Progress In Nuke Talks Unlikely: Iran and U.S. Officials

Iranian and Western officials are striking pessimistic notes regarding the prospects for a breakthrough in broad talks aimed at decreasing opacity around Iran's atomic program. Meanwhile Tehran may be dragging out more limited negotiations over granting United Nations inspectors access to a key military facility where Iran is suspected of ongoing efforts to destroy evidence of nuclear weapons-related research.

Top Iranian nuclear negotiator Mostafa Dolatyar, who heads the Iranian foreign ministry's think tank, described himself as "not optimistic" that talks will be fruitful. Dolatyar's statement, in which he blasted the approach of the P5+1 countries seeking negotiations with Iran as "purely political," is in tension with leaks and rumors to the effect that an upgraded P5+1 offer to Iran had the potential to move negotiations. As of mid-week U.S. and European officials continued to emphasize that they saw "no hint" that Iran was prepared to pursue talks.

Meanwhile a visit to Iran by inspectors from the United Nation's nuclear watchdog seems to have made limited progress. Initially Tehran rejected requests by the IAEA to visit the Iranian military installation at Parchin, where intelligence reports indicate that Iran had conducted work relevant to building nuclear weapons. Late-breaking news on Friday, however, carried statements from IAEA officials to the effect that access to Parchin might eventually be granted after having originally been denied.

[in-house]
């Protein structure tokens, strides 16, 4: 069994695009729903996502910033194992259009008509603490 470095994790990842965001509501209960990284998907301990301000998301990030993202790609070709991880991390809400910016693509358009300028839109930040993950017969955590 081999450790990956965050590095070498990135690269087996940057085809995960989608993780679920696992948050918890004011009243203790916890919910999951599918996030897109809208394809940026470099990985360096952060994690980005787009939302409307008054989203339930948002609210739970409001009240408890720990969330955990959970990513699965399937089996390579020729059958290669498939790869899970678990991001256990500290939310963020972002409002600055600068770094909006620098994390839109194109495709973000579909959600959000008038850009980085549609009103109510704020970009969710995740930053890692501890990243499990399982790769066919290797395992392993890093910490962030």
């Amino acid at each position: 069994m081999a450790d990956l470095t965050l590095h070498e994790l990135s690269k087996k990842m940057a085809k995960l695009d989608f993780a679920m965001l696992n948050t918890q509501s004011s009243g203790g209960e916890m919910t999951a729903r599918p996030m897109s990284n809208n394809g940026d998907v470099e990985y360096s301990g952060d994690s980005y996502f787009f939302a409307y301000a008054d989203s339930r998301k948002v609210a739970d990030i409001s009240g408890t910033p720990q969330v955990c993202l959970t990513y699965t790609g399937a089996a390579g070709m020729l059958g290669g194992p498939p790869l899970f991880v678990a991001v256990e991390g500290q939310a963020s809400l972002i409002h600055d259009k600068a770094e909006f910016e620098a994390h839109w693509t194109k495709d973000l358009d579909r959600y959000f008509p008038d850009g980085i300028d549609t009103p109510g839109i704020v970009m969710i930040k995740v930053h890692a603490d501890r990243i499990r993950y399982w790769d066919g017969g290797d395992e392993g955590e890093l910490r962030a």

It is still unclear when the concession would be granted, and some analysts have expressed skepticism that inspections of Parchin would at this point prove fruitful. The IAEA has been reporting since at least May that Iran was "cleansing" the facility of evidence, and the agency reported that cleansing was "ongoing" as recently as last month.

Iran continues to signal readiness to attack its neighbors and foment regional instability. A high-ranking official in Iran's Revolutionary Guard Corps, perhaps attempting to reassure Western diplomats that Iran would be content with the eradication of the Jewish State and would not target American and European interests, declared that Israel is the key "target" of Iran's missile program. Aerospace Force Brigadier General Amir Ali Hajizadeh further boasted to reporters that Tehran can ensure that "nothing will be left of Israel." The statement is unlikely to reassure diplomats pushing Iran to open all aspects of its atomic program to inspection. It was also taken in some circles as unblinkingly disingenuous, with analysts pointing to evidence Iran's intercontinental ballistic missile program has achieved ranges that reach into Eastern Europe.


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